Tomb Raider was Always an AARPG

Tomb Raider was Always an AARPG

20 years ago, Tomb Raider was the game who set a trend that has started a whole genre of its own. 20 years later, the game has fallen from grace but is making a big return. Two decades is quite the history, and the franchise has gone through many ups and downs to get to where it is today. However, the point of the article is not to reminisce the past, but to celebrate the future. The gaming industry is booming, and many games with a long history behind them, must keep up with the trends in order to expand their audience, but nonetheless, keep their identity.

Thus, from an action-adventure game, with overall linear maps and turns, with the reboot, Tomb Raider had to choose a new path. It was getting stale, and with an industry this big, games must follow what people are into. This is how Tomb Raider became an action-adventure RPG, however, some hardcore fans were not really fond of this idea. That’s where the topic of copying Uncharted came about. I promise, however, I will address it some other time.

Nonetheless, how is Tomb Raider becoming an RPG bad? Let me reiterate. You still play as Lara, however, you have a vast open world in which you can explore tombs, search for secrets, artefacts, achieve goals. Isn’t that what an archaeologist does? Personally, people who stay behind their feelings of what Tomb Raider brought them at the time, are way too much living in it. But as Lara said, you dig up the past -to understand it-. Tomb Raider would have been an RPG styled game with its’ first release, had there been the technology for it. But if we look back at the 1996s title with our modern understanding, we can actually see that the game aims for a choice of exploration, weapon choices, secrets to find, change in outfits, and even a number of acrobatic skills, and locations. Yes, I said the maps were generally linear above, but the technology of the computers themselves must be strongly taken into account. Going back to my point, doesn’t that look like a game catering towards what RPG games strive for? The gist of it is to look at the Classic Tomb Raider games as their best version for the time. A primitive iteration of games today! It’s the fact that games back then were technologically tough to execute in the grandiose way Rise of the Tomb Raider can be today! Times change, and so must franchises. The difficult part is finding the balance between the new and the old. The trends, and the identity.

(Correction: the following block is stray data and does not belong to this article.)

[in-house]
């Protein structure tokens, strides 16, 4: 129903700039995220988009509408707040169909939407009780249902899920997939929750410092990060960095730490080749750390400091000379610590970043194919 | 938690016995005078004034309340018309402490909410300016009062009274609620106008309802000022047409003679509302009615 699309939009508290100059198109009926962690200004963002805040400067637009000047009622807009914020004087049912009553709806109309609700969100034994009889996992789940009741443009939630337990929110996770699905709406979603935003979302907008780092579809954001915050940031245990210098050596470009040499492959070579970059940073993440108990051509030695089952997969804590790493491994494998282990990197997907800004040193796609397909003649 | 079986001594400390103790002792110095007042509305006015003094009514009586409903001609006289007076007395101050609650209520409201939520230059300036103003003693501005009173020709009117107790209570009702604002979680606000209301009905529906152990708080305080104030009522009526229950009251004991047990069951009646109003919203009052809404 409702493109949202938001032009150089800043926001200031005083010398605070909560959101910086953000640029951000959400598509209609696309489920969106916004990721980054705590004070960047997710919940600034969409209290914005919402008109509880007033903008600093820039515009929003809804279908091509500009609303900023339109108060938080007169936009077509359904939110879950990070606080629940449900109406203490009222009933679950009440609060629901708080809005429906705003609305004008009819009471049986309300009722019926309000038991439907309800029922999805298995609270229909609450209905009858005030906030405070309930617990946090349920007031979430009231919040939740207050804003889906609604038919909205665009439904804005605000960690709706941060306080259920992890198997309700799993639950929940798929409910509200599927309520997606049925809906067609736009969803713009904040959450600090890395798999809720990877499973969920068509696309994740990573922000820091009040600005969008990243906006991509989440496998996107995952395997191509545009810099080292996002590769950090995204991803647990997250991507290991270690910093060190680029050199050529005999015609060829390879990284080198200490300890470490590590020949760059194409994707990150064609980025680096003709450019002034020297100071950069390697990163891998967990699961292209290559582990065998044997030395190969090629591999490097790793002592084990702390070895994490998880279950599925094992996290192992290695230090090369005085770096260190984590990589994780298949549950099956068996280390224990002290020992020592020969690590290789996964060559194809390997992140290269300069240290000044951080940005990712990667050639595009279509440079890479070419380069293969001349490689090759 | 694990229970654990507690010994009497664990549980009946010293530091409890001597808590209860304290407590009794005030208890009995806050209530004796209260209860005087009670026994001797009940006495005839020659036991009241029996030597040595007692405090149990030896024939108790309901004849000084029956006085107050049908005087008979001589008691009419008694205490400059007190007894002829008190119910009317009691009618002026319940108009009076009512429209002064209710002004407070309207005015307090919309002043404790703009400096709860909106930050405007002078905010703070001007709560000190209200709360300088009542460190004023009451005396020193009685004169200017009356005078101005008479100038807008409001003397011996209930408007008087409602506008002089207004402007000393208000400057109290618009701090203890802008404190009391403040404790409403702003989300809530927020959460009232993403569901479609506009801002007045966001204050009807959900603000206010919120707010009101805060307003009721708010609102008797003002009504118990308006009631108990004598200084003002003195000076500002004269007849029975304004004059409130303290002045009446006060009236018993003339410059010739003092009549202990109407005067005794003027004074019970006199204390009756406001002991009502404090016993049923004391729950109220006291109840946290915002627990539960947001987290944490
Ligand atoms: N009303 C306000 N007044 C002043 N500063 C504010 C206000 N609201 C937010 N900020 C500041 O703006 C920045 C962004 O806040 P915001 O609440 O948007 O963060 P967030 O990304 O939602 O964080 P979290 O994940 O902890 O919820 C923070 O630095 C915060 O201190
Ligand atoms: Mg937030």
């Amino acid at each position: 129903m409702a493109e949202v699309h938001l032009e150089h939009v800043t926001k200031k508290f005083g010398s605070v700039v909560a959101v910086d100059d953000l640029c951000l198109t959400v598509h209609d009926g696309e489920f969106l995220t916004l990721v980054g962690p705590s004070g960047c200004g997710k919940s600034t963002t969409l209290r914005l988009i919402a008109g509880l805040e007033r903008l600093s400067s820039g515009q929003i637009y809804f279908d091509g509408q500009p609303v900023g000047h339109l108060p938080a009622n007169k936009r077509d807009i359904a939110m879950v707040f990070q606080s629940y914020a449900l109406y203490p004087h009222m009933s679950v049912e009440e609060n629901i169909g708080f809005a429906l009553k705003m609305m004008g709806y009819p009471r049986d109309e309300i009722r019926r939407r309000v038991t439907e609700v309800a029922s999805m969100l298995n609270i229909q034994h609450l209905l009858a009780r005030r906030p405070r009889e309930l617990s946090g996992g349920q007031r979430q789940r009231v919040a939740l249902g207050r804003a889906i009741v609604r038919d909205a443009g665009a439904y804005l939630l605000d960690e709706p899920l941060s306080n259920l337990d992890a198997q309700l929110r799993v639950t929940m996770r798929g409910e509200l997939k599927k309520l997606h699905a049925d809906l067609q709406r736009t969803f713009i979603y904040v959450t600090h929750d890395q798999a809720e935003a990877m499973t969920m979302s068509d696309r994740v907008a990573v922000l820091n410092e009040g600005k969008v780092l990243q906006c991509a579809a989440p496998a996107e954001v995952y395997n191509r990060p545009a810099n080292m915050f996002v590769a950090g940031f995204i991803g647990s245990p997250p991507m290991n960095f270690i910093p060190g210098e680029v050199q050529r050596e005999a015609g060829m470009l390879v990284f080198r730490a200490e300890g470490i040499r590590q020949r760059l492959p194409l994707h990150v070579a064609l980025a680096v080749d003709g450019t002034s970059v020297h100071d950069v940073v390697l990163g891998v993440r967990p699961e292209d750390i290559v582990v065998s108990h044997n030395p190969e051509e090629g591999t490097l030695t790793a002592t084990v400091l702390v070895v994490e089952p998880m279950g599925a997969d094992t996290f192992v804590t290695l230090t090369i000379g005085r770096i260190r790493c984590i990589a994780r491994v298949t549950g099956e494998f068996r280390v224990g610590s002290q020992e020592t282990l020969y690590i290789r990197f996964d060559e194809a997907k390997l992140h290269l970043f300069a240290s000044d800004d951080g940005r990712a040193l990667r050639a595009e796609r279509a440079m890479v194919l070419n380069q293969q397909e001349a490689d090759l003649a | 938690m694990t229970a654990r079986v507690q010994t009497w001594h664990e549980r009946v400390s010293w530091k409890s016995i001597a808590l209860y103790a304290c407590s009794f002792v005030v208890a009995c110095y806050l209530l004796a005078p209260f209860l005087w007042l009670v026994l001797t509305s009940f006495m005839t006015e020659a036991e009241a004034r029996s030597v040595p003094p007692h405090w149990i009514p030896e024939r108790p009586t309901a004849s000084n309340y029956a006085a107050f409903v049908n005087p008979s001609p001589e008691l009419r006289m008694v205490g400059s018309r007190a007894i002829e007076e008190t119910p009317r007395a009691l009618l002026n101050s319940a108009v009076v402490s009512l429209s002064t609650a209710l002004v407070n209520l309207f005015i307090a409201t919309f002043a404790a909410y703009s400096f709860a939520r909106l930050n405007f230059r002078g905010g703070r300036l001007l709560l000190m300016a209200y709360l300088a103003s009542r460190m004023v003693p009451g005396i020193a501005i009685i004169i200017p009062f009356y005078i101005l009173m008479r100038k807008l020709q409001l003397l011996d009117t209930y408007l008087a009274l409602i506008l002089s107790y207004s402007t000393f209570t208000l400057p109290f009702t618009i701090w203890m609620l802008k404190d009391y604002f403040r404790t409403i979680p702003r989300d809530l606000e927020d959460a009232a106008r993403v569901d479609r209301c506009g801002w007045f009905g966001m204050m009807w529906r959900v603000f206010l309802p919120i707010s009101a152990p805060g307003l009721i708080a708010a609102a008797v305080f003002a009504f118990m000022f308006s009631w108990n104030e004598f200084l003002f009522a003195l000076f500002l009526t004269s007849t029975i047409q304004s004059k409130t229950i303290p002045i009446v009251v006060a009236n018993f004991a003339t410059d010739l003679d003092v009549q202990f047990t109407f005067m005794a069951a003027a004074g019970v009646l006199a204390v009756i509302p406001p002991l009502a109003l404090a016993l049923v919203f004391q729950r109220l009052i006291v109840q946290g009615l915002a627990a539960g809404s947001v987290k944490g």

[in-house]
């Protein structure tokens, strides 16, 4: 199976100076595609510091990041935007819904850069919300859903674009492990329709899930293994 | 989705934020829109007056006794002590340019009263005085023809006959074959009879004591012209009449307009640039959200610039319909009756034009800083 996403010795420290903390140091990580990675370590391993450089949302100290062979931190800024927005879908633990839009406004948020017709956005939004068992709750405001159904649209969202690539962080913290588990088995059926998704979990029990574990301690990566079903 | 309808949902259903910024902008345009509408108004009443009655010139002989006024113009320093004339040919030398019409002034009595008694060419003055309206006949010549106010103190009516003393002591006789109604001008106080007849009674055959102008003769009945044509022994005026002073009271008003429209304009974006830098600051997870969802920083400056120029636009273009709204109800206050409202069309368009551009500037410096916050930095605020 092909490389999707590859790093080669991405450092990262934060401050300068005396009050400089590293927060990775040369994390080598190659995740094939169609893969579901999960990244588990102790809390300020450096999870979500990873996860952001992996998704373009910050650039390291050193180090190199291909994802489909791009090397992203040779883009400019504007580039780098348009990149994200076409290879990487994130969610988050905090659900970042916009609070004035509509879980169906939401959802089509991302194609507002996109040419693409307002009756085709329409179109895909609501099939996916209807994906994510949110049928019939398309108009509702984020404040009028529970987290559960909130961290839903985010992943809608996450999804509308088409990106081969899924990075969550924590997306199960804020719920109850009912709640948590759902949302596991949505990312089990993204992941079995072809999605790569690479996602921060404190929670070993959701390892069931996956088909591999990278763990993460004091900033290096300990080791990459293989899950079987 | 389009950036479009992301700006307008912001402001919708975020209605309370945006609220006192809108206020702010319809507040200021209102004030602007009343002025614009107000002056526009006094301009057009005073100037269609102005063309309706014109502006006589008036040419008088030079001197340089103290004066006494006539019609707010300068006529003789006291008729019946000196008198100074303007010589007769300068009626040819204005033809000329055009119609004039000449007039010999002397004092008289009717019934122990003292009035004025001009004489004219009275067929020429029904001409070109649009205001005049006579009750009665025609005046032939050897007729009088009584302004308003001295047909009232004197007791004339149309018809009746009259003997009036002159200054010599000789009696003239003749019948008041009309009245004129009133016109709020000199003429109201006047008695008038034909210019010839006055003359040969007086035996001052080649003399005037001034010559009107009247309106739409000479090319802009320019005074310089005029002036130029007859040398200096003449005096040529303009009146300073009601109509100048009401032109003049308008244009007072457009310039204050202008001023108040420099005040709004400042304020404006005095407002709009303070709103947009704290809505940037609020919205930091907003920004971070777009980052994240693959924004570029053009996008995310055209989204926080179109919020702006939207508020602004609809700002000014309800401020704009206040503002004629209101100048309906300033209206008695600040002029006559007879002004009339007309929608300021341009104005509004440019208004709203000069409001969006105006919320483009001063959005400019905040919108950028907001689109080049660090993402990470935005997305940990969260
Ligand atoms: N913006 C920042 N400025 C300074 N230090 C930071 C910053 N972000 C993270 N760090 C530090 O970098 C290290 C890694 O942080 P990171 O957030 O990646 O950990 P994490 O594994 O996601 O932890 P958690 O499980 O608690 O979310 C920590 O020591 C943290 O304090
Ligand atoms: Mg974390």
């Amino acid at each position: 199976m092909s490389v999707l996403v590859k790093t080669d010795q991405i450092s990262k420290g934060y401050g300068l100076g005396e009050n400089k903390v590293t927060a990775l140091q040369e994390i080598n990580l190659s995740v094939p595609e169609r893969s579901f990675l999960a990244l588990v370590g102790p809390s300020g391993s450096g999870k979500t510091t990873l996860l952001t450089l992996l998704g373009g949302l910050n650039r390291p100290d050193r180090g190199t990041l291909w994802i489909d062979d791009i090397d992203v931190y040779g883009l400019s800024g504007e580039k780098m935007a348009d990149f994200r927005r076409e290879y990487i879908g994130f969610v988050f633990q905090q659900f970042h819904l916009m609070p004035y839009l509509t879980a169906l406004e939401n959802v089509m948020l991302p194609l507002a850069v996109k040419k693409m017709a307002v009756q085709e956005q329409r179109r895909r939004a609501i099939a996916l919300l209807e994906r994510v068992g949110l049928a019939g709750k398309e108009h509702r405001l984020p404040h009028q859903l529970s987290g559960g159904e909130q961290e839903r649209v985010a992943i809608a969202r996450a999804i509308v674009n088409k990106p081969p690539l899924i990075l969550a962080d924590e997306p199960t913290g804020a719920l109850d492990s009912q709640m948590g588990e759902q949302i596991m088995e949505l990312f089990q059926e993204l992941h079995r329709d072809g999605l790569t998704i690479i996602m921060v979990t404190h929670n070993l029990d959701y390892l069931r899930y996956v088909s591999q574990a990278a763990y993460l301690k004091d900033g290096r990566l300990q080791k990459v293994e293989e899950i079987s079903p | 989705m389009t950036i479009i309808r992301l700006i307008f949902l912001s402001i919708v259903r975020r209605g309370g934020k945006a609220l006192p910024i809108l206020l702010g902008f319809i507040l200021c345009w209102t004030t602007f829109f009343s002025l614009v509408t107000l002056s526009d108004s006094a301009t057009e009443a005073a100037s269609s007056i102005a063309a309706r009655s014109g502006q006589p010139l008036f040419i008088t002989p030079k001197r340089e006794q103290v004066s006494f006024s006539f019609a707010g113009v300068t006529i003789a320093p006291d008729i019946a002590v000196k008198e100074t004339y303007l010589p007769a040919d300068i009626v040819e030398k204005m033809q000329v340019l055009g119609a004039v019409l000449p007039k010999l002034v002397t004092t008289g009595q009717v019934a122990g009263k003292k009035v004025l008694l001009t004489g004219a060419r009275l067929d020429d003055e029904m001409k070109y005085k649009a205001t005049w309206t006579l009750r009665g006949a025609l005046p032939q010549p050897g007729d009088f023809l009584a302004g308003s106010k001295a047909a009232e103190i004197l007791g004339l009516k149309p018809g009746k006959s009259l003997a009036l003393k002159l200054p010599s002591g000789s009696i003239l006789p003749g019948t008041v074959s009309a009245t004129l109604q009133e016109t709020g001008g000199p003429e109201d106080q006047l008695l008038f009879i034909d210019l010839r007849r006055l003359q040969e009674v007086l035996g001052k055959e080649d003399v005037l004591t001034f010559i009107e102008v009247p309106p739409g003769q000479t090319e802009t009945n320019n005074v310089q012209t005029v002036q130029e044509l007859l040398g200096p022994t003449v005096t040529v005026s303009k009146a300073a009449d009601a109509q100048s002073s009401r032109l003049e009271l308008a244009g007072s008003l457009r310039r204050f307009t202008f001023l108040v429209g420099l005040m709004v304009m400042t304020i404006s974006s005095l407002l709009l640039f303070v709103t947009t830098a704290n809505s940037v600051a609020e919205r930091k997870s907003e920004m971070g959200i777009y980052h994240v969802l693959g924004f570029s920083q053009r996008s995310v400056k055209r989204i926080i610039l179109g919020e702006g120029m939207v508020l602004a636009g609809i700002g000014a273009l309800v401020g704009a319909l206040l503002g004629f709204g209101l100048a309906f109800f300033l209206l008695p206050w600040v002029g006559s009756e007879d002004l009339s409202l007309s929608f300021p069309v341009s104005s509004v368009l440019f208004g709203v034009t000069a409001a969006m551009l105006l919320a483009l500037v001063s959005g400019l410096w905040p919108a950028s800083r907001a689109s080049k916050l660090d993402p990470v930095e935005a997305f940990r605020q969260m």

In fact, back in 2003, Tomb Raider Angel of Darkness had tried to introduce of similar elements of RPGs. The most noticeable ones were NPC interaction, mini side-quests/missions/tasks(call them however you see fit for the game), choice of conversation lines, and a second playable character. The game was a grand project in itself, but due to industry demands, delays and constraints, it failed and what made it as the final product, was probably barely 50% of the originally intended story and content.

Due to that fall, when developers Crystal Dynamics took the wheel after Core Design, they had the difficult task to wash away the shame off the franchise. They introduced boss fights, world interaction with objects that weren’t part of the main goal, new devices Lara to use, but still retaining the Tomb Raider for what it made its name for – exploration, tombs, and an exciting story. What fans disliked back then was how was portrayed – overly emotional, and concerned. The Classics’ Lara was just playing for the sport, not second-guessing her actions. For me, if we analyze her from back then, she could be made out to be more of an anti-hero, than a hero character, but she was always put up against a worse antagonist, which made her “not so bad”. Hence why I believe, since Lara remains who she is even under the wing of Crystal Dynamics – a grave-robbing, shooting-anyone-getting-in-her-way woman, they wanted to make her more “human” by showing her on the more sensitive side around her family story. And why not? Even every antagonist, is the way they are due to some injustice in their lives.

The sole criticism of the long-term fans, such as me as well, that I won’t argue against is that Tomb Raider is in need of its’ tombs. But I digress with Rise of the Tomb Raider, because I believe that the developers have done a great job in showcasing that the franchise is in good hands.

Story-wise the reboot has the goal to show Lara’s story and growth, from her first steps in archaeology to developing in what she was known for in the Classics. A good AARPG needs a good story, so I hope they keep up the same spirits with where the devs are going with this.